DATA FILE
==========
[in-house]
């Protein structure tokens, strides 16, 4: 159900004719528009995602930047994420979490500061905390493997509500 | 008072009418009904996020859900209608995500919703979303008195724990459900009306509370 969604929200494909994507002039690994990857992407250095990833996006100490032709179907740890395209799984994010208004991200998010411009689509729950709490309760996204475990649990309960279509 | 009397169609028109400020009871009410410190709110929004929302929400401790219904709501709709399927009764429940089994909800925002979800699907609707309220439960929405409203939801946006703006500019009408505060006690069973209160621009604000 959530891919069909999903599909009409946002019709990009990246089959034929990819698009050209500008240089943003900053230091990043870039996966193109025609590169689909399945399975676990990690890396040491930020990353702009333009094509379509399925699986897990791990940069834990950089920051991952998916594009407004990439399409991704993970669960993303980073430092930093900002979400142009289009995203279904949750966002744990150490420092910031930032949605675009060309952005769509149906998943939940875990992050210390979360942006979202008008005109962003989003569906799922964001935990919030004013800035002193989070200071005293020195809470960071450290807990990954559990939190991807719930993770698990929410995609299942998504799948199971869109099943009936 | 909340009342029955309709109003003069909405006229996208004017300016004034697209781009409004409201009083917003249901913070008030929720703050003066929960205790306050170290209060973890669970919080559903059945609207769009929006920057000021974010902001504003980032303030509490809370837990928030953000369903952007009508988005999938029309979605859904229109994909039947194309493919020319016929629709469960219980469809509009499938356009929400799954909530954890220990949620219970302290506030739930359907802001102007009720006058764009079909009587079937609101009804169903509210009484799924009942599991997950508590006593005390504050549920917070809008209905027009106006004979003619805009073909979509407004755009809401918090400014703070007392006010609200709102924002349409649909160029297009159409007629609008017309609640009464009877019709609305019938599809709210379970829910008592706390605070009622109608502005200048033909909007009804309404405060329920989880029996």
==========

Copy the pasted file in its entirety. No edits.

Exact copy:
[in-house]
């Protein structure tokens, strides 16, 4: 159900004719528009995602930047994420979490500061905390493997509500 | 008072009418009904996020859900209608995500919703979303008195724990459900009306509370 969604929200494909994507002039690994990857992407250095990833996006100490032709179907740890395209799984994010208004991200998010411009689509729950709490309760996204475990649990309960279509 | 009397169609028109400020009871009410410190709110929004929302929400401790219904709501709709399927009764429940089994909800925002979800699907609707309220439960929405409203939801946006703006500019009408505060006690069973209160621009604000 959530891919069909999903599909009409946002019709990009990246089959034929990819698009050209500008240089943003900053230091990043870039996966193109025609590169689909399945399975676990990690890396040491930020990353702009333009094509379509399925699986897990791990940069834990950089920051991952998916594009407004990439399409991704993970669960993303980073430092930093900002979400142009289009995203279904949750966002744990150490420092910031930032949605675009060309952005769509149906998943939940875990992050210390979360942006979202008008005109962003989003569906799922964001935990919030004013800035002193989070200071005293020195809470960071450290807990990954559990939190991807719930993770698990929410995609299942998504799948199971869109099943009936 | 909340009342029955309709109003003069909405006229996208004017300016004034697209781009409004409201009083917003249901913070008030929720703050003066929960205790306050170290209060973890669970919080559903059945609207769009929006920057000021974010902001504003980032303030509490809370837990928030953000369903952007009508988005999938029309979605859904229109994909039947194309493919020319016929629709469960219980469809509009499938356009929400799954909530954890220990949620219970302290506030739930359907802001102007009720006058764009079909009587079937609101009804169903509210009484799924009942599991997950508590006593005390504050549920917070809008209905027009106006004979003619805009073909979509407004755009809401918090400014703070007392006010609200709102924002349409649909160029297009159409007629609008017309609640009464009877019709609305019938599809709210379970829910008592706390605070009622109608502005200048033909909007009804309404405060329920989880029996």